Doug Armstrong’s Impressive Offseason

Blues Management, Brayden Schenn, Doug Armstrong, Klim Kostin, St Louis Blues

Heading into the 2017 offseason, St. Louis Blues fans weren’t expecting much from general manager Doug Armstrong. Fifty years of mediocrity in the form of zero Stanley Cup wins will wear on a fanbase, after all.

For the second straight season, the team that eliminated them in the postseason represented the Western Conference in the Cup Final, a spectacle the Blues haven’t appeared in since 1970. But, this past campaign proved to be significant in several ways for St. Louis.

Head coach Mike Yeo ushered in as a bright, new voice for the Blues roster, goaltender Jake Allen delivered an elite performance in the playoffs and defenseman Alex Pietrangelo led valiantly in his first season as team captain. Nonetheless, a second-round exit handed out by the Nashville Predators left the organization wondering what could be done to propel the team into a legitimate contender.

A few days after winger David Perron was picked up by the Vegas Golden Knights in the expansion draft, Armstrong and his staff were on a mission at the NHL Entry Draft in Chicago in late June.

Acquiring Schenn for Lehtera

After selecting London Knights playmaker Robert Thomas with the 20th overall pick, the Blues were back on the clock thanks to the Washington Capitals, who sent them the 27th pick in the trade for defenseman Kevin Shattenkirk back in February.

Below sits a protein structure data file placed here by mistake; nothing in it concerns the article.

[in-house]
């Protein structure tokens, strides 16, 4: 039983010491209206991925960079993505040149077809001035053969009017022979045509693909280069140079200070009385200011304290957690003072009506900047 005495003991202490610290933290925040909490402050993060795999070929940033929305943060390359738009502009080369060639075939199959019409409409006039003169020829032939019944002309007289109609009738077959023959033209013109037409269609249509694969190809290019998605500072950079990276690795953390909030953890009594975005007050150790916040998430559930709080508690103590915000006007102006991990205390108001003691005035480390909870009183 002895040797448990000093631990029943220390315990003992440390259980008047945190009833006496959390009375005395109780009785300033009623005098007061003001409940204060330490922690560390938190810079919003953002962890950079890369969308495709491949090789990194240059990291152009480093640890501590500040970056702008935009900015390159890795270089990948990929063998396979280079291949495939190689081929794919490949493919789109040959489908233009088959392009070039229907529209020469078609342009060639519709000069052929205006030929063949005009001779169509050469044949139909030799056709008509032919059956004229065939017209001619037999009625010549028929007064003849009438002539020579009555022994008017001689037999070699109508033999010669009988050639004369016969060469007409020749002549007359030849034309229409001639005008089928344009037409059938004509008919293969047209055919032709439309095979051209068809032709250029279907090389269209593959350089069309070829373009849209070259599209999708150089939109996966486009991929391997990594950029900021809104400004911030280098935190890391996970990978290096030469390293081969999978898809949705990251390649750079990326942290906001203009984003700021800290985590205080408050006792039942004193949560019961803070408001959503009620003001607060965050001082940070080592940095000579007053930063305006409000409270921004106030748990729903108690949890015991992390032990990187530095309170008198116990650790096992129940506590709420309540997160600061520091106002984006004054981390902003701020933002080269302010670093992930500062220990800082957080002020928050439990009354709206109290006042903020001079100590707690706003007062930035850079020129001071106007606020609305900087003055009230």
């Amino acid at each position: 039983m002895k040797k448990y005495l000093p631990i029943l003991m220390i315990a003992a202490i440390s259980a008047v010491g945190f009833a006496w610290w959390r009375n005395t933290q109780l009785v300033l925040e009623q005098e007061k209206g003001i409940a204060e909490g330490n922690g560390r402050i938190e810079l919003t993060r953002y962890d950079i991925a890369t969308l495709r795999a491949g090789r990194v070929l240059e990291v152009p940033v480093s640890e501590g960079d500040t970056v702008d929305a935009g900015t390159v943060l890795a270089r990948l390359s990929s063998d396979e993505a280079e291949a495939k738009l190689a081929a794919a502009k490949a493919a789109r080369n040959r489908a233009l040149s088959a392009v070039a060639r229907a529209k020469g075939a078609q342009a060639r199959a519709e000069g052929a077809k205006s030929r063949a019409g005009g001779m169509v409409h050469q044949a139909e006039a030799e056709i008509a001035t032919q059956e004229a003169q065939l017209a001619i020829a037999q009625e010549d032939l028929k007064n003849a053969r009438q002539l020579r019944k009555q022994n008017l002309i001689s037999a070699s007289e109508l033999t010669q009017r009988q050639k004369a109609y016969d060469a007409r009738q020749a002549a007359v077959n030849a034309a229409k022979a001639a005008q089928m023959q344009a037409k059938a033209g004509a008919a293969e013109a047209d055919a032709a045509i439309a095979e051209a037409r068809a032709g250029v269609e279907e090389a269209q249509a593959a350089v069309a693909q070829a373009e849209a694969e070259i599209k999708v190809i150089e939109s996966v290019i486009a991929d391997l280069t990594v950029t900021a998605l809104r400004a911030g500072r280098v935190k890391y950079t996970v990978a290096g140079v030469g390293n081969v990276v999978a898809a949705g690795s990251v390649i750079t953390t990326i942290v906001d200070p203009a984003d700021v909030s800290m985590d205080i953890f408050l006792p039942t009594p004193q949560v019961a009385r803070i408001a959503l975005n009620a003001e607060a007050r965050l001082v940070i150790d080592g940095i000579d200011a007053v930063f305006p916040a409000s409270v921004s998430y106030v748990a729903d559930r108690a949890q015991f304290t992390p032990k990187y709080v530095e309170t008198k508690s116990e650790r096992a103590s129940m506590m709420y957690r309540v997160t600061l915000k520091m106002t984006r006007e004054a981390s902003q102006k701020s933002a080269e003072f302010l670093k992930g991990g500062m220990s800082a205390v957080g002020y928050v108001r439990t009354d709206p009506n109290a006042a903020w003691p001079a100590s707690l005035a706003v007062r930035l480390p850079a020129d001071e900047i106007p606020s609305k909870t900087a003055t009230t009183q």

However, NHL commissioner Gary Bettman approached the podium instead of the Blues scouting department, signaling a trade had been completed. St. Louis had acquired forward Brayden Schenn from the Philadelphia Flyers in exchange for pick No. 27, Jori Lehtera and a conditional pick in 2018.

The move brought Blues fans much delight as Lehtera’s $4.7 million cap hit came off the books. The Finnish center scored a mere seven goals in 64 games last season, failing to hit 40 points for the second straight season. Lehtera notched 44 points in his rookie campaign back in 2014-15. Adding Schenn (who is coming off of back-to-back seasons with 25 goals or more) was an immediate upgrade to the Blues’ top six.

Brayden Schenn (Amy Irvin / The Hockey Writers)

Schenn is projected to play on the team’s top power-play unit come October, an area the Blues hope to improve on as they struggled tremendously last postseason. St. Louis was 2-for-30 with the man-advantage, a 6.7 percent success rate. Schenn amassed 45 (17 goals, 28 assists) of his 55 points last season on the power-play.

Armstrong believes Yeo will likely pair him with forwards Robby Fabbri or Vladimir Tarasenko to reignite his production at even strength. As for the 25-year-old’s postseason numbers, Schenn has 14 points in 24 career playoff appearances.

Blues fans assumed their team was done for the night after the trade, but Armstrong pulled the trigger on another deal before pick No. 31, occupied by the Pittsburgh Penguins.

Trading Reaves/Drafting Kostin